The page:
Credit card processing is the foundation of any retail business. It is the process that allows customers to pay for your products through various payment options, such as credit cards or mobile payments.
While consumers are using different and more ways to pay for goods, especially through fast-growing contactless payments, small business owners struggle with understanding how the process works.
Taking a payment from a customer requires your business to route the transaction through several parties, many of which charge different fees for their services.
Whether you need a credit card processor for your brick-and-mortar or online store, accepting credit cards and processing the payments is complicated. You’ll learn exactly how the process works in this article.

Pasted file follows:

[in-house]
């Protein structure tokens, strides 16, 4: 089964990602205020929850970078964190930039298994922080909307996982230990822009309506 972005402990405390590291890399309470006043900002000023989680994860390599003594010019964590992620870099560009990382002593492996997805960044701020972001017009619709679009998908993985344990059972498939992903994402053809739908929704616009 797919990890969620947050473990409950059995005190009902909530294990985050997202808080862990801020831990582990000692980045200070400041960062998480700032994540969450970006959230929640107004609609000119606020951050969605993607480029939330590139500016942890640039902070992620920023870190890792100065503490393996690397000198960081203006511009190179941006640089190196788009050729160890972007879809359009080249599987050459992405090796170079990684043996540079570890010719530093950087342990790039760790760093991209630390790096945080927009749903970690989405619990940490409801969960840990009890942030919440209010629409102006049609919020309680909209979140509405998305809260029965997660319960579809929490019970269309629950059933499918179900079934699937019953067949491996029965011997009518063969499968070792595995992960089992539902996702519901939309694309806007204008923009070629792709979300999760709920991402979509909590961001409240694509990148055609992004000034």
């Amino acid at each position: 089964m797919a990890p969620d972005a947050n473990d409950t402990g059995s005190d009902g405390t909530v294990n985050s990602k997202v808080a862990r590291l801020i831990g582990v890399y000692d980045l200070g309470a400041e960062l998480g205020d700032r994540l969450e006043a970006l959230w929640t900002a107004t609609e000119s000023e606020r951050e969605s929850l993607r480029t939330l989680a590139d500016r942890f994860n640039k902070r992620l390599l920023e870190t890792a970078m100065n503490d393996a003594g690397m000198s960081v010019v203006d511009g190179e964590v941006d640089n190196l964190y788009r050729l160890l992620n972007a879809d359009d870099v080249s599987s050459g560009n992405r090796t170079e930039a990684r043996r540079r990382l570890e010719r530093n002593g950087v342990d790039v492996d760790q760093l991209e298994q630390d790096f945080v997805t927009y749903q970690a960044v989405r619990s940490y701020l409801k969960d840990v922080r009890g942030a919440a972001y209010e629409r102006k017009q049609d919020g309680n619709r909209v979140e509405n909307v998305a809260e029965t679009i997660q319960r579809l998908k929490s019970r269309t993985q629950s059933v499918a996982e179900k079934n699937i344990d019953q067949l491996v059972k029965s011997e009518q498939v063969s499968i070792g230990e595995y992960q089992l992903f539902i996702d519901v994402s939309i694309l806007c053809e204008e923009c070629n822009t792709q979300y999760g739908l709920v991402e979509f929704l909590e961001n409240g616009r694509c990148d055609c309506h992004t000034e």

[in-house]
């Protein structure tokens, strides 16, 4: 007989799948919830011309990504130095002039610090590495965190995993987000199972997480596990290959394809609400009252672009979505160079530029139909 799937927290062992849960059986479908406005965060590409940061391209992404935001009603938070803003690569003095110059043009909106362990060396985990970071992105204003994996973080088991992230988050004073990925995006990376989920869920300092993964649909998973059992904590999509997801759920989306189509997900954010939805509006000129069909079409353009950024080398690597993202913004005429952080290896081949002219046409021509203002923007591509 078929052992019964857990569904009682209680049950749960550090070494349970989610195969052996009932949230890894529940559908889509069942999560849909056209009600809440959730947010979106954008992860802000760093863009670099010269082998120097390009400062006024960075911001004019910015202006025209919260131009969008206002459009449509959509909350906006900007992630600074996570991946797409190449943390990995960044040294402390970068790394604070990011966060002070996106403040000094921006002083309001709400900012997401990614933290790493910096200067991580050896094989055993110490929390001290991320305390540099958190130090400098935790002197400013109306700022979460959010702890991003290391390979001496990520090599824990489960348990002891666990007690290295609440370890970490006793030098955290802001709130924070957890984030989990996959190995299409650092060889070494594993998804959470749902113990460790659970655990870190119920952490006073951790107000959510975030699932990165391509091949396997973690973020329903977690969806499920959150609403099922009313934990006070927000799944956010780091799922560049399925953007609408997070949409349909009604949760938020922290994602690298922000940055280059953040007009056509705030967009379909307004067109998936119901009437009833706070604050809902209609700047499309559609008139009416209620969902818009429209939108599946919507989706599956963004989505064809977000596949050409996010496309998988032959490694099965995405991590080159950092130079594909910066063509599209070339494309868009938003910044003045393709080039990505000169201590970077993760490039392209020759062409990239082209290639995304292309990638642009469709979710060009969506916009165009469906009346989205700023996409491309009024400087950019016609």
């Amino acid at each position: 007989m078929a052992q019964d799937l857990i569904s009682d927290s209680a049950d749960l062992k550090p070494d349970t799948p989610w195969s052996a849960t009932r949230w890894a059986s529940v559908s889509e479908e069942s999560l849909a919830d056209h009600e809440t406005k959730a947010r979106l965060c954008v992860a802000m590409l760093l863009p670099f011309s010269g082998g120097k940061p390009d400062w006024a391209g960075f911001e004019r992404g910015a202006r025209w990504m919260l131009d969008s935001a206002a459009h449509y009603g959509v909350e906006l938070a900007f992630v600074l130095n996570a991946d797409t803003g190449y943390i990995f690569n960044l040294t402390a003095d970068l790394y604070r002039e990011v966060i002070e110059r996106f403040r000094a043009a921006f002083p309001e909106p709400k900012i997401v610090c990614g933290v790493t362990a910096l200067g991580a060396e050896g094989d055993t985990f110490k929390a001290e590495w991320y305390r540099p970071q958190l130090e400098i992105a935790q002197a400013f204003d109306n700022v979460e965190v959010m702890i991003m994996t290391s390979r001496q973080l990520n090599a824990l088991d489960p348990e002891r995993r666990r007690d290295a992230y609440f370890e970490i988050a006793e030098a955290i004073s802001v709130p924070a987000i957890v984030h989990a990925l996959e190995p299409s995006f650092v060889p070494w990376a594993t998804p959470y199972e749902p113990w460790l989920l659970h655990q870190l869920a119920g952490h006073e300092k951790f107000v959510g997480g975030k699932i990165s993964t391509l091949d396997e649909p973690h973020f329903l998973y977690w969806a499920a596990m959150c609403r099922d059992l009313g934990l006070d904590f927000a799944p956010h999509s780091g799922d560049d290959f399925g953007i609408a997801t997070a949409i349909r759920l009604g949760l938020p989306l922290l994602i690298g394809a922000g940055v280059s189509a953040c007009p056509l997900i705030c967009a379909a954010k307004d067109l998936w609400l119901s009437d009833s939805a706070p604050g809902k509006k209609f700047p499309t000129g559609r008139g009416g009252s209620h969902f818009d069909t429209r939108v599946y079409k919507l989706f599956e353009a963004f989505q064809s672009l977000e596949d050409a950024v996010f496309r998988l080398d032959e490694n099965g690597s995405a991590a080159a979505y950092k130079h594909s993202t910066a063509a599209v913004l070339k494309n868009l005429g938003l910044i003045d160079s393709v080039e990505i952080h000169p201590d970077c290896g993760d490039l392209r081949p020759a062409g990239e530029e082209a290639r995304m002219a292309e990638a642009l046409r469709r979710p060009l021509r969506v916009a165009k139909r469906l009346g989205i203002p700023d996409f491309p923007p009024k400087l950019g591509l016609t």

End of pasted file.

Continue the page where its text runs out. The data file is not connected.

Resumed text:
Table of Contents
What is credit card processing?
Credit card processing refers to the system used to complete payments made with a credit card online, in person, over the phone, or by mail. It is a critical part of retail because it ensures customers can check out quickly and easily.
The operation sounds simple in theory. Customers just swipe their card and you get paid, right? But there are many parties involved in collecting payments at your point of sale (POS):
- The cardholder: the person making a payment.
- The merchant: the business selling a service or product.
- The acquiring bank: a.k.a. the merchant bank, which is the account that lets your business take money from payments.